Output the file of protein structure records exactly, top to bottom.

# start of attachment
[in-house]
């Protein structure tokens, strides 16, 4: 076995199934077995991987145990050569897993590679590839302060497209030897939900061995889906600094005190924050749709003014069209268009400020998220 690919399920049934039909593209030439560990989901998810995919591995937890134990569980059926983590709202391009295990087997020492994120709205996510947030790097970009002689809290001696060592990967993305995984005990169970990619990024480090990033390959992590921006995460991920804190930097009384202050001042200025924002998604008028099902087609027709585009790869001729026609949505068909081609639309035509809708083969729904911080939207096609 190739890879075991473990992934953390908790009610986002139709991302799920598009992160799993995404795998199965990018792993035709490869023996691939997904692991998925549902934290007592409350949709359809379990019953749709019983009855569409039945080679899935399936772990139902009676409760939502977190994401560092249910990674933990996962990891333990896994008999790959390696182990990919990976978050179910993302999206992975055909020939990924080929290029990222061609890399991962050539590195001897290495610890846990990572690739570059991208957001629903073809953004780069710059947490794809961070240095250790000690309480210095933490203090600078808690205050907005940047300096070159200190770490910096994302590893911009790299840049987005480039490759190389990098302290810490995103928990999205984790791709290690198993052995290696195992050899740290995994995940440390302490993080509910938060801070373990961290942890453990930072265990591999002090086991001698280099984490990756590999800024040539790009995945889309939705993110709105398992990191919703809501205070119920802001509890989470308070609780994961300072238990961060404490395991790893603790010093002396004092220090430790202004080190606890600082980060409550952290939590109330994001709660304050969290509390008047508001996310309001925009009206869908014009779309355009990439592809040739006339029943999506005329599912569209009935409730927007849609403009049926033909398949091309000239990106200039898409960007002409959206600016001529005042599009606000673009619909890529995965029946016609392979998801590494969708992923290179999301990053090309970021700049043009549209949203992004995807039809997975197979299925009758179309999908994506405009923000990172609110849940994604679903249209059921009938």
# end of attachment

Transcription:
[in-house]
């Protein structure tokens, strides 16, 4: 076995199934077995991987145990050569897993590679590839302060497209030897939900061995889906600094005190924050749709003014069209268009400020998220 690919399920049934039909593209030439560990989901998810995919591995937890134990569980059926983590709202391009295990087997020492994120709205996510947030790097970009002689809290001696060592990967993305995984005990169970990619990024480090990033390959992590921006995460991920804190930097009384202050001042200025924002998604008028099902087609027709585009790869001729026609949505068909081609639309035509809708083969729904911080939207096609 190739890879075991473990992934953390908790009610986002139709991302799920598009992160799993995404795998199965990018792993035709490869023996691939997904692991998925549902934290007592409350949709359809379990019953749709019983009855569409039945080679899935399936772990139902009676409760939502977190994401560092249910990674933990996962990891333990896994008999790959390696182990990919990976978050179910993302999206992975055909020939990924080929290029990222061609890399991962050539590195001897290495610890846990990572690739570059991208957001629903073809953004780069710059947490794809961070240095250790000690309480210095933490203090600078808690205050907005940047300096070159200190770490910096994302590893911009790299840049987005480039490759190389990098302290810490995103928990999205984790791709290690198993052995290696195992050899740290995994995940440390302490993080509910938060801070373990961290942890453990930072265990591999002090086991001698280099984490990756590999800024040539790009995945889309939705993110709105398992990191919703809501205070119920802001509890989470308070609780994961300072238990961060404490395991790893603790010093002396004092220090430790202004080190606890600082980060409550952290939590109330994001709660304050969290509390008047508001996310309001925009009206869908014009779309355009990439592809040739006339029943999506005329599912569209009935409730927007849609403009049926033909398949091309000239990106200039898409960007002409959206600016001529005042599009606000673009619909890529995965029946016609392979998801590494969708992923290179999301990053090309970021700049043009549209949203992004995807039809997975197979299925009758179309999908994506405009923000990172609110849940994604679903249209059921009938």